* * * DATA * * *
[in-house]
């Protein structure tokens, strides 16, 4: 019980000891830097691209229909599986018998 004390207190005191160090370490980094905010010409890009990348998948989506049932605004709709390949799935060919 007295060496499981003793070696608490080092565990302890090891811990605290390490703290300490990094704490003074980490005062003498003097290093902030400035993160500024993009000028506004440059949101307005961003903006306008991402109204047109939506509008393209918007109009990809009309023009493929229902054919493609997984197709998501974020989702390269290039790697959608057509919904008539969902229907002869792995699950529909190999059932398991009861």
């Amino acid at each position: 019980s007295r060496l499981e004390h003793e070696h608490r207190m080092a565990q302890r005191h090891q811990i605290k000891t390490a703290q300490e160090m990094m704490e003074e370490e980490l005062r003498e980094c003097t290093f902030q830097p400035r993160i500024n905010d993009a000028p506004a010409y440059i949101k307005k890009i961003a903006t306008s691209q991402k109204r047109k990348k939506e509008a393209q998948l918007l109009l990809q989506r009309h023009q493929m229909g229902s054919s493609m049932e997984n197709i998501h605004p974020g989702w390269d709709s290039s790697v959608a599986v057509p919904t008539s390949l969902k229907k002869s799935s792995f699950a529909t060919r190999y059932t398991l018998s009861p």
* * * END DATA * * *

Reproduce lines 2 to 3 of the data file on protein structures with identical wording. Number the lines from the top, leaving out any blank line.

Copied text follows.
């Protein structure tokens, strides 16, 4: 019980000891830097691209229909599986018998 004390207190005191160090370490980094905010010409890009990348998948989506049932605004709709390949799935060919 007295060496499981003793070696608490080092565990302890090891811990605290390490703290300490990094704490003074980490005062003498003097290093902030400035993160500024993009000028506004440059949101307005961003903006306008991402109204047109939506509008393209918007109009990809009309023009493929229902054919493609997984197709998501974020989702390269290039790697959608057509919904008539969902229907002869792995699950529909190999059932398991009861």
């Amino acid at each position: 019980s007295r060496l499981e004390h003793e070696h608490r207190m080092a565990q302890r005191h090891q811990i605290k000891t390490a703290q300490e160090m990094m704490e003074e370490e980490l005062r003498e980094c003097t290093f902030q830097p400035r993160i500024n905010d993009a000028p506004a010409y440059i949101k307005k890009i961003a903006t306008s691209q991402k109204r047109k990348k939506e509008a393209q998948l918007l109009l990809q989506r009309h023009q493929m229909g229902s054919s493609m049932e997984n197709i998501h605004p974020g989702w390269d709709s290039s790697v959608a599986v057509p919904t008539s390949l969902k229907k002869s799935s792995f699950a529909t060919r190999y059932t398991l018998s009861p």